By Bill Warelis
As I was raking leaves a few days ago and bracing myself for winter, I felt a rush of warmth. Well, mentally anyway.
I had just heard that the preliminary winners of New Seven Wonders of Nature competition had been announced, and one of them was Table Mountain in Cape Town, South Africa. My wife and I had visited Cape Town not long ago and Table Mountain is certainly beautiful. It has more than 1,470 species of flowers and is among the most recognized sites in the entire country, if not all of Africa.
But Cape Town, unfortunately, although also lovely and with many interesting sites, has a crime problem. Walking within the city often made me nervous, one of the few times in my life I felt as much a target as a tourist.
The real highlight of our days in Cape Town though, was a private daylong-guided tour of the region, spent with Pieter Geldenhuys, owner of the tour company PG Tops, which we found through the recommendation of a friend. During our time with him he not only shared information on what we were seeing, but also gave us quite an education on South Africa’s history, as well. Better yet, the entire day was only about $170 for the two of us (which included dropping us off at the airport that evening for our departing flight).
After picking us up at our hotel at 8:00am in a Mercedes-Benz van, he took us along a coast-hugging road out to Hout Bay Harbor. From there we took a boat to get a close-up view of thousands of Cape Seals lounging on the rocks just off shore. Before boarding, however, we came across a local entrepreneur who had trained one of the wild seals to take fish from him and pose with tourists for photos.
All too soon we were back in the van and on our way on a mountainside road that winds along Chapman’s Peak heading to Cape Point, all along the way seeing incredible plant life unlike anything we had seen before. We also started seeing many warnings to avoid contact with the baboon population. The signs seemed a bit odd but at Cape Point we found out that you have to worry about them since they’re not wary of humans and can be quite aggressive.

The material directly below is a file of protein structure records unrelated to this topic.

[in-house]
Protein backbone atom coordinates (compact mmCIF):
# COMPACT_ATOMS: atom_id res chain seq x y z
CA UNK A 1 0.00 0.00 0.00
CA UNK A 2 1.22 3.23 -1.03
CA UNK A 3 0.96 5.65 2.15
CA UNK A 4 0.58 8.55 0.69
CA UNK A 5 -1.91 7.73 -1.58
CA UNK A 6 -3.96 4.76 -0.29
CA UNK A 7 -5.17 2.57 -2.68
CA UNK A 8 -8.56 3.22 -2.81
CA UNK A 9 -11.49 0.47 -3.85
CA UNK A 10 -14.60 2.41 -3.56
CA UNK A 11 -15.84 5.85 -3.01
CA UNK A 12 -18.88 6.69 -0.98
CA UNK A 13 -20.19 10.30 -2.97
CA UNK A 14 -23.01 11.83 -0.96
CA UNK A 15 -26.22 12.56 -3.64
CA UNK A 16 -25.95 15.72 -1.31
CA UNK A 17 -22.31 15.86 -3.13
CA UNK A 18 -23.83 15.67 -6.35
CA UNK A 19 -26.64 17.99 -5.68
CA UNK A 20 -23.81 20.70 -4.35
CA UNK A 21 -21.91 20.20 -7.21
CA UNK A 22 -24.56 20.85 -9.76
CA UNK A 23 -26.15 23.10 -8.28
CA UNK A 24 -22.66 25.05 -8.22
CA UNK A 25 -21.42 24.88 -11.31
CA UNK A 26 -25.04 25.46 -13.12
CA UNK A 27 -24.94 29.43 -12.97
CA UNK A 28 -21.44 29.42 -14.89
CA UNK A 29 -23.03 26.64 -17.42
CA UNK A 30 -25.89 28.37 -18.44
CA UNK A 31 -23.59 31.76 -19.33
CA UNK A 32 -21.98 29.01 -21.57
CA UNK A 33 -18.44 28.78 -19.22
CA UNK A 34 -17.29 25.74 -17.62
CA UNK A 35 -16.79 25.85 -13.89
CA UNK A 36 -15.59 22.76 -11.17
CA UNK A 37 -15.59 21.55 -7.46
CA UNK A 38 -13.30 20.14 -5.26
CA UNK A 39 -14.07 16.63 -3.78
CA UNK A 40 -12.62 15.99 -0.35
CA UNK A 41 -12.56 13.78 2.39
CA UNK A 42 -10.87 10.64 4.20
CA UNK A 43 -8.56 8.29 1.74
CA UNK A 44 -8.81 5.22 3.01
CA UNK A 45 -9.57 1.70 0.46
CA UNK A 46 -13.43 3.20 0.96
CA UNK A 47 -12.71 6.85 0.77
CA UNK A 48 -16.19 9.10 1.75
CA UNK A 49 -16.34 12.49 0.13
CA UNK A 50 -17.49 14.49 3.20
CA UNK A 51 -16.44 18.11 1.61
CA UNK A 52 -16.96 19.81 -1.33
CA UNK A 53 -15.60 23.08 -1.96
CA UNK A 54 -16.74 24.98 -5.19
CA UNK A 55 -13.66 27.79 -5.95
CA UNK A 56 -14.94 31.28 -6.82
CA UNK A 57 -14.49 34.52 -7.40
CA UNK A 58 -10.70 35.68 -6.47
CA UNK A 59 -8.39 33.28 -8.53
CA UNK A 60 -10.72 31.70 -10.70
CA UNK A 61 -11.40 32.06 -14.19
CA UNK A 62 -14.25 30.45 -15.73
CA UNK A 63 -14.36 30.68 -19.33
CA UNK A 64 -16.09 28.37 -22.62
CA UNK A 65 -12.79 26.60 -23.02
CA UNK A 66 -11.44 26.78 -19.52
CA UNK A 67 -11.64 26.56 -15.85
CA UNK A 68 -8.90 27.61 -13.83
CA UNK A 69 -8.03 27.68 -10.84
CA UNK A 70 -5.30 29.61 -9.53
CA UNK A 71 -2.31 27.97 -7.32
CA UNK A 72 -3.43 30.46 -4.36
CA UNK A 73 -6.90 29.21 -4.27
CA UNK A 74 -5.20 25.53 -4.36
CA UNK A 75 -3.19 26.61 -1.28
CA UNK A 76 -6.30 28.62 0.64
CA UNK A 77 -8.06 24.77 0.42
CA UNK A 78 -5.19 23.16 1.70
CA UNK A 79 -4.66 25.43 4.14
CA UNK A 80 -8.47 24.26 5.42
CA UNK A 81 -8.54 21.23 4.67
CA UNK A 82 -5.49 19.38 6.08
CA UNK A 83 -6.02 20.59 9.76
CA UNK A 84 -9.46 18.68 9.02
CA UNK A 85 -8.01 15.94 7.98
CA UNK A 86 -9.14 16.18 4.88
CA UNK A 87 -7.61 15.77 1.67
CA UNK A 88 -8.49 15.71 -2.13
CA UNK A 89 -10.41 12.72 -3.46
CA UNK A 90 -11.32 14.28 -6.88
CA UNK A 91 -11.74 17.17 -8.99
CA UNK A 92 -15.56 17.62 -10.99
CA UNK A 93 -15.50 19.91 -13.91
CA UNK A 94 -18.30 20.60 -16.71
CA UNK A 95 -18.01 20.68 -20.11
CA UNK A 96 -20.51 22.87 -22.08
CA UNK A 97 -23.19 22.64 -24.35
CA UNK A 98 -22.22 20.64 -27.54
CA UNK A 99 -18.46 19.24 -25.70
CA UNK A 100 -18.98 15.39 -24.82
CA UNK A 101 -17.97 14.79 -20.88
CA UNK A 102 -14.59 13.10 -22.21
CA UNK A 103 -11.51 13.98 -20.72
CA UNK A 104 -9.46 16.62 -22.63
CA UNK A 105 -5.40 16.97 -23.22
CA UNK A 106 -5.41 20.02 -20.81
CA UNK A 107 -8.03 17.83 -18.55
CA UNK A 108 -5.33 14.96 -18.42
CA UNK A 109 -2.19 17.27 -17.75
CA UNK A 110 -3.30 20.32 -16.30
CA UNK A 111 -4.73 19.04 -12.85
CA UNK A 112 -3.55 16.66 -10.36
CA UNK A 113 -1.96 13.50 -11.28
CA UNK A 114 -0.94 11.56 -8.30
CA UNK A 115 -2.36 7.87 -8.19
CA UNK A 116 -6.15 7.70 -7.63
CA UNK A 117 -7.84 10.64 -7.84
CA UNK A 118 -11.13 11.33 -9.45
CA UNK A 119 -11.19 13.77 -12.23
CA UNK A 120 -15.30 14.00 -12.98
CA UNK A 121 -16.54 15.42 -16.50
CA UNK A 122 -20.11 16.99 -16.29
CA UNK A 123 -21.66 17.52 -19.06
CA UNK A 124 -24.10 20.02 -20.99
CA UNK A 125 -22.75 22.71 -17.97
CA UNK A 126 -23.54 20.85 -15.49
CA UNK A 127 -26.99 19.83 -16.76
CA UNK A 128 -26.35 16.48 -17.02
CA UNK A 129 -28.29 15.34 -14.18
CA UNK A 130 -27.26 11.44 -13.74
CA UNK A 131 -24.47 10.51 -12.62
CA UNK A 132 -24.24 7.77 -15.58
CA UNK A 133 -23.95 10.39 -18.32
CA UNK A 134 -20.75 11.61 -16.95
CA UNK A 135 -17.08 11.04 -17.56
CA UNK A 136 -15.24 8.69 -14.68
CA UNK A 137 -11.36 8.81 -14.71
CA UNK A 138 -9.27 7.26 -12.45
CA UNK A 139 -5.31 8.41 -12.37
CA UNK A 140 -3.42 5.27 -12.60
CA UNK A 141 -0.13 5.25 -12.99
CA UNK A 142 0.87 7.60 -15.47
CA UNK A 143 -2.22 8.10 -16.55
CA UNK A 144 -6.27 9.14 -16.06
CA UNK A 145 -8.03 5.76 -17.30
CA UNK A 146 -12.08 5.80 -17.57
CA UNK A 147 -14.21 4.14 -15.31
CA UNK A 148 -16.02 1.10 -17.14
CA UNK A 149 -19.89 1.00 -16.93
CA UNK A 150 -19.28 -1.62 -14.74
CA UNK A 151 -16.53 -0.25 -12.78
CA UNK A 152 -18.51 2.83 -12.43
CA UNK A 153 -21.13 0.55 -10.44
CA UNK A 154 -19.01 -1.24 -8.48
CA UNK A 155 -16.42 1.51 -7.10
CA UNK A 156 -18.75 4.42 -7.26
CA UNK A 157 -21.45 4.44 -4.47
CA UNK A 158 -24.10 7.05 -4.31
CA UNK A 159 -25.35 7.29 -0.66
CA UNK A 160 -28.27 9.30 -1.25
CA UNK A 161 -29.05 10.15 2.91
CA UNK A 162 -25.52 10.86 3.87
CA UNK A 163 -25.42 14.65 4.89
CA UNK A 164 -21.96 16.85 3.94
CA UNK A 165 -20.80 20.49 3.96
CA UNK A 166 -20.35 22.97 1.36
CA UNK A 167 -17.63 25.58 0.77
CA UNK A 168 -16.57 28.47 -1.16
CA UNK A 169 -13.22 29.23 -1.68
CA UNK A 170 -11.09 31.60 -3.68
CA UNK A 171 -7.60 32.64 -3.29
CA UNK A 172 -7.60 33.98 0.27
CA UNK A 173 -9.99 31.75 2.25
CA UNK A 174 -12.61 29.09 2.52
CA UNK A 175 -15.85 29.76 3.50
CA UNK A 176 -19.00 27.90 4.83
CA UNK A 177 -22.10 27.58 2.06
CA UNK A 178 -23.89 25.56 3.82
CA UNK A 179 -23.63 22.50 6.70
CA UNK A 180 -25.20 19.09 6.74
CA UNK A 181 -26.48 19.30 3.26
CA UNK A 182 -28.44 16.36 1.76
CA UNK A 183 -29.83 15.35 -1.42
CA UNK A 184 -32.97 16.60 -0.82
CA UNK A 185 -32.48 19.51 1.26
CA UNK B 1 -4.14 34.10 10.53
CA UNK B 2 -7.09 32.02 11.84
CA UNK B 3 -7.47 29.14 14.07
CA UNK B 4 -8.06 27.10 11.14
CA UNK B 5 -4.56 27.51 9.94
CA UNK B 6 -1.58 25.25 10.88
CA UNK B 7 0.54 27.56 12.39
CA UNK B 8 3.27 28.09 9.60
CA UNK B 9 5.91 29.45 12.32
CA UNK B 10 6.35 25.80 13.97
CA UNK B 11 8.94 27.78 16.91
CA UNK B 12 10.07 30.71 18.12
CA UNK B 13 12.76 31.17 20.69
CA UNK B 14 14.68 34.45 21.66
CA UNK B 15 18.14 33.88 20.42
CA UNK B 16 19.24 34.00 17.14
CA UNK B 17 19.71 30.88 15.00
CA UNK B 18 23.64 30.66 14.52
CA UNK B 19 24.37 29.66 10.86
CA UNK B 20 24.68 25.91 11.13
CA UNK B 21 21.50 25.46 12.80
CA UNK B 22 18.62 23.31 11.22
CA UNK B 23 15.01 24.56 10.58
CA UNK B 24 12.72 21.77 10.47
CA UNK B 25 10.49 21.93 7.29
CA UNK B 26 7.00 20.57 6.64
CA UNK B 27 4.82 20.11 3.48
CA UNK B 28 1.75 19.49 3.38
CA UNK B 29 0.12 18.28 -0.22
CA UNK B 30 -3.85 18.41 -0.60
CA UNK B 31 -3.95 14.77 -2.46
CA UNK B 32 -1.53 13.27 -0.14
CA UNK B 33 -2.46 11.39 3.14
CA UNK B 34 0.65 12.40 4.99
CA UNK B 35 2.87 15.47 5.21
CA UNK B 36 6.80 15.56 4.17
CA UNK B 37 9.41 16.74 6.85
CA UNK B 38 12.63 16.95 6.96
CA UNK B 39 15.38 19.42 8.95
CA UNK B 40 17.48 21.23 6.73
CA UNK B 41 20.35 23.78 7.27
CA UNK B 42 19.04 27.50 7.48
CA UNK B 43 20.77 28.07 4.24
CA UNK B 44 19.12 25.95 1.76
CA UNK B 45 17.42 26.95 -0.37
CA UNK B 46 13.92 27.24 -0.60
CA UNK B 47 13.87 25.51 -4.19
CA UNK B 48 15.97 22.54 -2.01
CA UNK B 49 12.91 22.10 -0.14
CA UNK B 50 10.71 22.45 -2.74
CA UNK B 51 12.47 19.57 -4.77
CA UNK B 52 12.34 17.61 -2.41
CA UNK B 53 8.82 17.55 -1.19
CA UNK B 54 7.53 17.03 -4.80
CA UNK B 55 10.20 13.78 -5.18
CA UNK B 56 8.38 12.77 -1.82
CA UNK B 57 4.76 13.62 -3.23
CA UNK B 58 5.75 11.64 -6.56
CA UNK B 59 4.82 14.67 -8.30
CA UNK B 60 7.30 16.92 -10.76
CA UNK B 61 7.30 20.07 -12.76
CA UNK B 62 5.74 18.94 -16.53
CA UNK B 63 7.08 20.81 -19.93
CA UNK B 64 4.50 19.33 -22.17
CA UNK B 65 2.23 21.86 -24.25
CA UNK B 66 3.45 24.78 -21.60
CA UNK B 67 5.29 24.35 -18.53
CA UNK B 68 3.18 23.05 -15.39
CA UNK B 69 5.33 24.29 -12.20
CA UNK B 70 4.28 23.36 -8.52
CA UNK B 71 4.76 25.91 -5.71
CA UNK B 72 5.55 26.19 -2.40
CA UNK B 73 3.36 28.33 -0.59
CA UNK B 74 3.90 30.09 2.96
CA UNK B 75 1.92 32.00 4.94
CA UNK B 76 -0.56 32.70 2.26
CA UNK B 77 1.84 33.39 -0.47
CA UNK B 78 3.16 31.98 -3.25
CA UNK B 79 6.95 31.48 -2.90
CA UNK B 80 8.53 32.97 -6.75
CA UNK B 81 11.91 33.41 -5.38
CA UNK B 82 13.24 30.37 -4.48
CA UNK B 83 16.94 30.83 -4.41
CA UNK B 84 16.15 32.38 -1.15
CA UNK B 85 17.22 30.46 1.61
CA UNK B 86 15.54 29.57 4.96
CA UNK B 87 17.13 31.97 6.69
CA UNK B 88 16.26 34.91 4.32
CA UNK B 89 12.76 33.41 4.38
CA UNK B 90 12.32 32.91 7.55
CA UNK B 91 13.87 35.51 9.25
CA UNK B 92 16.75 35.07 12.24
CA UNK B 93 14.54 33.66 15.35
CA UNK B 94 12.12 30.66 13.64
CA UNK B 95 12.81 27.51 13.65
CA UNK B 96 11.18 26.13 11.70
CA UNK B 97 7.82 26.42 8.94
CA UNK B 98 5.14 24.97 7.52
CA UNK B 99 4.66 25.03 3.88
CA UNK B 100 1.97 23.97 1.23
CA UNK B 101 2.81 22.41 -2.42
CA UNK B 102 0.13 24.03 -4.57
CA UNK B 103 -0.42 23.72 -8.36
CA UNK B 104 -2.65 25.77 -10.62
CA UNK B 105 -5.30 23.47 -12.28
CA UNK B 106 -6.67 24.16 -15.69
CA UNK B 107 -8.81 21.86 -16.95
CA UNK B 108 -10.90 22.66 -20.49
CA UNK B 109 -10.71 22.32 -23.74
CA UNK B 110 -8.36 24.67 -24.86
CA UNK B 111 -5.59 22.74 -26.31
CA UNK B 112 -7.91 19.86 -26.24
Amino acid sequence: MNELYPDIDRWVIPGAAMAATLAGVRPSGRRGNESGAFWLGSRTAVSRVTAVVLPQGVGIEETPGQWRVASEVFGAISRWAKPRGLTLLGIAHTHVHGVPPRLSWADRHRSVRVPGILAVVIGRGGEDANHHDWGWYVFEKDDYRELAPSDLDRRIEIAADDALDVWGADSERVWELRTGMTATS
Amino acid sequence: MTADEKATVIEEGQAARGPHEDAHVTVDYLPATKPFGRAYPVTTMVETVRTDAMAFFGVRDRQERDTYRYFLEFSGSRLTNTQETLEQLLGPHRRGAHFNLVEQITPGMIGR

At the Point we stood atop a hill and looked out at the Cape of Good Hope (or Cape of Storms, as it’s also known), where the Atlantic meets the Indian Ocean. I couldn’t help but wonder just how many hundreds, or perhaps thousands, of ships lay on the ocean’s floor there, one of the most treacherous nautical spots in the world. It was an eerily beautiful moment.
Our last stop, before ending the day in Kirstenbosch National Botanical Garden with a late afternoon picnic of local meat and pastry pies, bread, cheese and wine which Pieter bought at a country store along the way (PG Tops advertises “tour, travel, taste”) was at the colony of African Penguins that live at Boulder Beach. The beach lies within Boulder Bay in what is essentially a residential area, and although the colony is protected you can see them up close from wooden walkways and special viewing areas. Incredibly, from a couple of breeding pairs in the early 80s the population has grown to about 3,000 today.
I often think of our day touring the region. When I do I think of the one thing I wish we’d done differently. That was to have allowed ourselves more time in the region so we could have explored at least one of the magnificent beaches that we could only gawk at as we drove by.
And possibly have had some more wine and cheese on the lawn at Kirstenbosch.
If you go:
Cape Town Tourism http://www.capetown.travel/country/us/